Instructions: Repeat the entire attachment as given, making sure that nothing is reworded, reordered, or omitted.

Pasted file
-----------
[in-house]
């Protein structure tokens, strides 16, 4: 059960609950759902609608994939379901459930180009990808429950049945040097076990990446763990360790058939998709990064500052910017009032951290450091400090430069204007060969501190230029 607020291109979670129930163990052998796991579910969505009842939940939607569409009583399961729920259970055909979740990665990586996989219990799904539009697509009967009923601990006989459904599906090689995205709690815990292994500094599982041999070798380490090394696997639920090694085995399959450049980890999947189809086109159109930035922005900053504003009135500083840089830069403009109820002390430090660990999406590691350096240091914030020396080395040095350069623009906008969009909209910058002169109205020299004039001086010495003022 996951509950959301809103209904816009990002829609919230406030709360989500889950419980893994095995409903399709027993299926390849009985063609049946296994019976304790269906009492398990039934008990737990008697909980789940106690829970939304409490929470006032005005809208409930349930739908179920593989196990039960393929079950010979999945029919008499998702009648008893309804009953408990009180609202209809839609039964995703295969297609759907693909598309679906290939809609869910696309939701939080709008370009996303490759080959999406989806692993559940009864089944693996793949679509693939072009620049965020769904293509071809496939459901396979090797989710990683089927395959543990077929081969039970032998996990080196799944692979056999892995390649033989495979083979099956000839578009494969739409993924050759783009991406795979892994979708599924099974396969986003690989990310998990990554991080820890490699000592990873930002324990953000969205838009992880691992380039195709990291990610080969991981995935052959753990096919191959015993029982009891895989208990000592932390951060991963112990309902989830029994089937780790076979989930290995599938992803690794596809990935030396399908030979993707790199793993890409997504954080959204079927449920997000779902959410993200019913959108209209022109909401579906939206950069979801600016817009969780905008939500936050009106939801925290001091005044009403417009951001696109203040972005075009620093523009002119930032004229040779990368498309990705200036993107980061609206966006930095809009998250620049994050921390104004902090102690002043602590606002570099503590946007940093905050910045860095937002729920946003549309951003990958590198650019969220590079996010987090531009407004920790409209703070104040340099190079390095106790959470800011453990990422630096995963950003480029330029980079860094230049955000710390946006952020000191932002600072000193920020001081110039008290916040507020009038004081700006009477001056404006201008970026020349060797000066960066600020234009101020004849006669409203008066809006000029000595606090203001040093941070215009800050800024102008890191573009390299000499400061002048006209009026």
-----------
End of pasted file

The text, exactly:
[in-house]
């Protein structure tokens, strides 16, 4: 059960609950759902609608994939379901459930180009990808429950049945040097076990990446763990360790058939998709990064500052910017009032951290450091400090430069204007060969501190230029 607020291109979670129930163990052998796991579910969505009842939940939607569409009583399961729920259970055909979740990665990586996989219990799904539009697509009967009923601990006989459904599906090689995205709690815990292994500094599982041999070798380490090394696997639920090694085995399959450049980890999947189809086109159109930035922005900053504003009135500083840089830069403009109820002390430090660990999406590691350096240091914030020396080395040095350069623009906008969009909209910058002169109205020299004039001086010495003022 996951509950959301809103209904816009990002829609919230406030709360989500889950419980893994095995409903399709027993299926390849009985063609049946296994019976304790269906009492398990039934008990737990008697909980789940106690829970939304409490929470006032005005809208409930349930739908179920593989196990039960393929079950010979999945029919008499998702009648008893309804009953408990009180609202209809839609039964995703295969297609759907693909598309679906290939809609869910696309939701939080709008370009996303490759080959999406989806692993559940009864089944693996793949679509693939072009620049965020769904293509071809496939459901396979090797989710990683089927395959543990077929081969039970032998996990080196799944692979056999892995390649033989495979083979099956000839578009494969739409993924050759783009991406795979892994979708599924099974396969986003690989990310998990990554991080820890490699000592990873930002324990953000969205838009992880691992380039195709990291990610080969991981995935052959753990096919191959015993029982009891895989208990000592932390951060991963112990309902989830029994089937780790076979989930290995599938992803690794596809990935030396399908030979993707790199793993890409997504954080959204079927449920997000779902959410993200019913959108209209022109909401579906939206950069979801600016817009969780905008939500936050009106939801925290001091005044009403417009951001696109203040972005075009620093523009002119930032004229040779990368498309990705200036993107980061609206966006930095809009998250620049994050921390104004902090102690002043602590606002570099503590946007940093905050910045860095937002729920946003549309951003990958590198650019969220590079996010987090531009407004920790409209703070104040340099190079390095106790959470800011453990990422630096995963950003480029330029980079860094230049955000710390946006952020000191932002600072000193920020001081110039008290916040507020009038004081700006009477001056404006201008970026020349060797000066960066600020234009101020004849006669409203008066809006000029000595606090203001040093941070215009800050800024102008890191573009390299000499400061002048006209009026």